That’s what I saw with this family, but it was pretty clear that Wells didn’t see that and instead, makes this more of a “commercialized flick” that has plenty of arguments that dive into some pretty dark places, but end on a goofy-notes that you’d see in a feel-good, “crazy family” movie. Even the poster I decided against using promises that there will be a cat-fight by at least some of the characters here, and it gives you the impression that this is going to be a light and happy-going movie, that still has a couple of lessons about life to bestow upon us. It certainly does too, but not the kind that make you feel like you want to hug your mommy, daddy or nearest family-member. But Wells didn’t seem to get that notion and the movie feels a bit disjointed as a result.

But that disjointed feel doesn’t just begin and end with Wells’ direction, it actually can be said the same for this very talented, very entertaining cast, which is a damn shame too, considering almost everybody involved puts in some great work. The main culprit who I think probably runs the highest-risk of getting caught in the cross-fire of this movie’s production is Meryl Streep who, once again, may be putting in an amazing performance here as Violet, still feels like she’s just going for the big, over-exposed sense of acting that we usually see her do from time-to-time, but don’t have much of a gripe with because, well, it’s Meryl Streep for lord’s sakes. That doesn’t mean she isn’t good or anything, she totally is, it’s just that every scene Streep is given to act her ass-off as Violet, she doesn’t hold-back and after awhile, you start to wish that she would just tone it down a bit. I get that she’s a bitch in the play and that’s probably how she was written in the first place, but Meryl’s a talented-enough actress to know that a character/performance can be adapted into many different ways, using many different styles of acting.

Same can be said for Julia Roberts as Barbara who, is definitely relishing her time in a role that we don’t usually see her do, seems like she’s going for the big, the loud and the over-exposed, rather than just taking it down a notch here and there. Roberts is still great and shows us why she doesn’t just have the looks, but the talents as well, but the problem remained that whenever her and Streep were on the same screen together, it seemed like they were both trying too hard to steal the spot-light from the other. It does make the slightest bit of sense when you take into consideration the fact that their characters are supposed to be constantly at-battle with one another, but most of the time, they just end-up in screaming bouts that only seem to go on and on and on, without much entertainment involved whatsoever. You’re just watching two of Hollywood’s most well-known actresses go up against one another and, for lack of a better word, do shop.

The dinner table: Where it all goes down.

The dinner table: Where it all goes down.

Some of it may be fun to watch, but after awhile, the act begins to get a bit old and you begin to wonder why one of them doesn’t just leave the other one’s sight for the rest of eternity. And don’t feed me that “family is everything” bullshit either.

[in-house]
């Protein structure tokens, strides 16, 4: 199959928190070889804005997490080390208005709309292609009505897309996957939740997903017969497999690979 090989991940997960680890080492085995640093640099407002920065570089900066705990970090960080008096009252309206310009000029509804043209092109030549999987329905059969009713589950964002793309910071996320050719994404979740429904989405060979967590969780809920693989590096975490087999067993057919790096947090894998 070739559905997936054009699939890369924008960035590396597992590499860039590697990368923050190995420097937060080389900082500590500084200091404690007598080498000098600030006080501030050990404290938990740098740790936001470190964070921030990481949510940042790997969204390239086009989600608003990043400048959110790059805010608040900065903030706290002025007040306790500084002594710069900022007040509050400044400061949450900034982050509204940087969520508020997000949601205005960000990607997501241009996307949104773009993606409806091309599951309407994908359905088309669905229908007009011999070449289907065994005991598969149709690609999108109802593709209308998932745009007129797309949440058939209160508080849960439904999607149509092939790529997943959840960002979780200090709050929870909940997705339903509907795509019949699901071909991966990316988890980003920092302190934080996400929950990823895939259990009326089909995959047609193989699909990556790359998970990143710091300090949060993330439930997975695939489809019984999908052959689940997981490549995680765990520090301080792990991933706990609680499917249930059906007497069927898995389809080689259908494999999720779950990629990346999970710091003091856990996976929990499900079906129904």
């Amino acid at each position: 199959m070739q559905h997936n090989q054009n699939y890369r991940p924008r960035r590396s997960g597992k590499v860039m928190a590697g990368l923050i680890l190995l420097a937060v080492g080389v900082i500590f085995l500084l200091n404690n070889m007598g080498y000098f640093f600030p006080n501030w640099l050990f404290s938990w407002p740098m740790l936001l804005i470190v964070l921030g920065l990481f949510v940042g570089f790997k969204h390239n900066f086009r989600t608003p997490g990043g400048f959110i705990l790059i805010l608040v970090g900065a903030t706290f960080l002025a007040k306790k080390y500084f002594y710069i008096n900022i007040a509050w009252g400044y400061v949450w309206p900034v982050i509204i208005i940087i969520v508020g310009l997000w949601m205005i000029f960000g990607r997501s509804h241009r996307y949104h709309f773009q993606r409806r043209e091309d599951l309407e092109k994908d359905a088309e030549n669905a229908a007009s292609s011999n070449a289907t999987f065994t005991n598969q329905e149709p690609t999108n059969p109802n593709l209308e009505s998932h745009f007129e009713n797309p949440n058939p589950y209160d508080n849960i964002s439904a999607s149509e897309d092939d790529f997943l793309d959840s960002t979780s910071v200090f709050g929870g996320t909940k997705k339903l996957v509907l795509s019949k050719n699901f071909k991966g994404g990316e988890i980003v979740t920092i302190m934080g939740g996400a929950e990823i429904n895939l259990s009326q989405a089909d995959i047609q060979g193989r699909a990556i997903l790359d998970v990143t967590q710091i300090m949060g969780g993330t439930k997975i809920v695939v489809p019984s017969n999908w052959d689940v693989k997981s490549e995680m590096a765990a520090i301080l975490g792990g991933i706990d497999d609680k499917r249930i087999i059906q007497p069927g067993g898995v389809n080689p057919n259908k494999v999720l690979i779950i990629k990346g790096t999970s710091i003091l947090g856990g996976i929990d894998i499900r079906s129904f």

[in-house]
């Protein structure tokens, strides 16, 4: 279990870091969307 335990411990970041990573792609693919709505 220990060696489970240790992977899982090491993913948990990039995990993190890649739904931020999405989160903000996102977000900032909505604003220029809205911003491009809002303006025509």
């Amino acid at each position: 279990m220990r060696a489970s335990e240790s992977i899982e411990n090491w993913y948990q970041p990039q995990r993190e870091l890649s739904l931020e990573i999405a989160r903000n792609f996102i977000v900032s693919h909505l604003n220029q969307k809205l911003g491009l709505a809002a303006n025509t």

While Streep and Roberts are more than likely going to be the sole-performances here that get plenty of the awards-attention (and in some cases, rightfully so as they definitely do put in some great work), I can’t help but feel like there are some far better, more in-tuned performances left out on the side, looking in while these two wild ladies go at it. Margo Martindale has been putting in great work practically everywhere she shows up, and does a fantastic job as Aunt Mattie, playing-up both sides of her act that we see many times. She can be either very, very sweet, with just a slight sense of sarcasm, or terribly mean and cruel to those around her. She’s great here and in ways, feels like she would have been a better casting-decision for the role of Violet than Streep. In ways. Chris Cooper is also great as her very calm, very peaceful hubby that you can tell doesn’t take much of crap from anyone, but surely isn’t the one to keep a fight going on once it’s already begun.

But somehow, the real stand-out among this whole cast is Julianne Nicholson who gets by on playing it soft, sweet and rather subdued, which is a shock considering all of the havoc going on around her. Maybe it was just that she was granted a better role than the others in this movie, but she was the one I resonated with the most and actually felt bad for, whereas everybody else seemed like just a bunch of mean a-holes that I didn’t want to spend another second with. Loved listen to them bicker and bat with one another, but if this was my own family, I think I would have to move away to a whole other state, let alone country.

Consensus: There seems to be a bit of a disjoint in the way in which August: Osage County is supposed to tell its story, which causes plenty of problems with its tone and overall message at the end, but watching all of these talented actors just do work with one another, whether it be small and subtle, or loud and over-bearing, is always worth watching, especially if some of those said “talented actors” just so happen to be Meryl Streep, Julia Roberts, and Chris Cooper, just to name a few.

7 / 10 = Rental!!

Cheer up, girls! It's not like two of you won't get nominated, while the other gets left-out in the dark....